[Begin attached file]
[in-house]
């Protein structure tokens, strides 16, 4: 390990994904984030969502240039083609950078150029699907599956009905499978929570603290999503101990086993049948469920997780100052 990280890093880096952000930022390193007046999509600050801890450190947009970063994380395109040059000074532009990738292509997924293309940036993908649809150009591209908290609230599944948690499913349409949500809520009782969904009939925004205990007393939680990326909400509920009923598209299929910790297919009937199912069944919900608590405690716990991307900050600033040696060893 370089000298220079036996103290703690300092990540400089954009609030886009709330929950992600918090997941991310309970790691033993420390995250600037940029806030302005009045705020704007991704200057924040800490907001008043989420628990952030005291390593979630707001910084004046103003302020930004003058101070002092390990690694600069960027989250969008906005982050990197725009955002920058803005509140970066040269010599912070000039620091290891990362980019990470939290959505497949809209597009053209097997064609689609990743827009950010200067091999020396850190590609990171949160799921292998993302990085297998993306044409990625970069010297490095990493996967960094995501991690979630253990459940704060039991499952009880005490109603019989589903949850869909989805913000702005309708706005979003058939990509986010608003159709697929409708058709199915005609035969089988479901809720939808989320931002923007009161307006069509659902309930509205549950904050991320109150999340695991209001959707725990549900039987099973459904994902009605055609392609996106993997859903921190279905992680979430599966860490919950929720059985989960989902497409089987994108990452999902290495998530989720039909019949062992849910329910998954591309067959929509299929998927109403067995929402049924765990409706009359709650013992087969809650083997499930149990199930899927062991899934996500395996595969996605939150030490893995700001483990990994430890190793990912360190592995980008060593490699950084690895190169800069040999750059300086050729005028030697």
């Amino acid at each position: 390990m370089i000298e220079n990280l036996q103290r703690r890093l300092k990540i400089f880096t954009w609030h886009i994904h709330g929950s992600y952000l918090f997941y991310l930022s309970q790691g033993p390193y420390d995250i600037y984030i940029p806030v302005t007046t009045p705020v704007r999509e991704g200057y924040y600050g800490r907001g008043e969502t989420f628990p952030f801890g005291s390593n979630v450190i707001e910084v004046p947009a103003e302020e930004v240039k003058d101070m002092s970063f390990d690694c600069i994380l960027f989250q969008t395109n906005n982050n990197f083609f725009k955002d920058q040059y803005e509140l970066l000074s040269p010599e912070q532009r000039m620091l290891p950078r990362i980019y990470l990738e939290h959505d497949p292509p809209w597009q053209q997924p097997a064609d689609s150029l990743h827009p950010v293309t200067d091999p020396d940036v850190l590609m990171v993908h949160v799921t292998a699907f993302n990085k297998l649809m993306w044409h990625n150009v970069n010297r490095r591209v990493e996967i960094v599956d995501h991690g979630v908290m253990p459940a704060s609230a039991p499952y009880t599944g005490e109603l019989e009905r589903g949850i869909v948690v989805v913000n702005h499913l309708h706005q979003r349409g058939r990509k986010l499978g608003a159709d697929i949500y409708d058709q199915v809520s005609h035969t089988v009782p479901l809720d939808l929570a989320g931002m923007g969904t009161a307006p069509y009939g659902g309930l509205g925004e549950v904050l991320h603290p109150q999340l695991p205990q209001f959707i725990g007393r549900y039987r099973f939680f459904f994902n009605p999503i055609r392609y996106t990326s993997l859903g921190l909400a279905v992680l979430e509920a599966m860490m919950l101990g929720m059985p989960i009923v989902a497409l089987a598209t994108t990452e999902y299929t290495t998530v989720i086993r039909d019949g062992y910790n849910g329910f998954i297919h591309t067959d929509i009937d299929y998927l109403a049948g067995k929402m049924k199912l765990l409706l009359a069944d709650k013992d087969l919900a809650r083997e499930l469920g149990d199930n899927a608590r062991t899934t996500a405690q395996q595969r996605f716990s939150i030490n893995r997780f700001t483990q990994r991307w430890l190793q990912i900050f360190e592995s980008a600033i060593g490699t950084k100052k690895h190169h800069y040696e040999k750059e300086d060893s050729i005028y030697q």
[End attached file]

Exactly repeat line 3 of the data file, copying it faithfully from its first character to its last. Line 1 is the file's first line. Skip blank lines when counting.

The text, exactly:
């Amino acid at each position: 390990m370089i000298e220079n990280l036996q103290r703690r890093l300092k990540i400089f880096t954009w609030h886009i994904h709330g929950s992600y952000l918090f997941y991310l930022s309970q790691g033993p390193y420390d995250i600037y984030i940029p806030v302005t007046t009045p705020v704007r999509e991704g200057y924040y600050g800490r907001g008043e969502t989420f628990p952030f801890g005291s390593n979630v450190i707001e910084v004046p947009a103003e302020e930004v240039k003058d101070m002092s970063f390990d690694c600069i994380l960027f989250q969008t395109n906005n982050n990197f083609f725009k955002d920058q040059y803005e509140l970066l000074s040269p010599e912070q532009r000039m620091l290891p950078r990362i980019y990470l990738e939290h959505d497949p292509p809209w597009q053209q997924p097997a064609d689609s150029l990743h827009p950010v293309t200067d091999p020396d940036v850190l590609m990171v993908h949160v799921t292998a699907f993302n990085k297998l649809m993306w044409h990625n150009v970069n010297r490095r591209v990493e996967i960094v599956d995501h991690g979630v908290m253990p459940a704060s609230a039991p499952y009880t599944g005490e109603l019989e009905r589903g949850i869909v948690v989805v913000n702005h499913l309708h706005q979003r349409g058939r990509k986010l499978g608003a159709d697929i949500y409708d058709q199915v809520s005609h035969t089988v009782p479901l809720d939808l929570a989320g931002m923007g969904t009161a307006p069509y009939g659902g309930l509205g925004e549950v904050l991320h603290p109150q999340l695991p205990q209001f959707i725990g007393r549900y039987r099973f939680f459904f994902n009605p999503i055609r392609y996106t990326s993997l859903g921190l909400a279905v992680l979430e509920a599966m860490m919950l101990g929720m059985p989960i009923v989902a497409l089987a598209t994108t990452e999902y299929t290495t998530v989720i086993r039909d019949g062992y910790n849910g329910f998954i297919h591309t067959d929509i009937d299929y998927l109403a049948g067995k929402m049924k199912l765990l409706l009359a069944d709650k013992d087969l919900a809650r083997e499930l469920g149990d199930n899927a608590r062991t899934t996500a405690q395996q595969r996605f716990s939150i030490n893995r997780f700001t483990q990994r991307w430890l190793q990912i900050f360190e592995s980008a600033i060593g490699t950084k100052k690895h190169h800069y040696e040999k750059e300086d060893s050729i005028y030697q």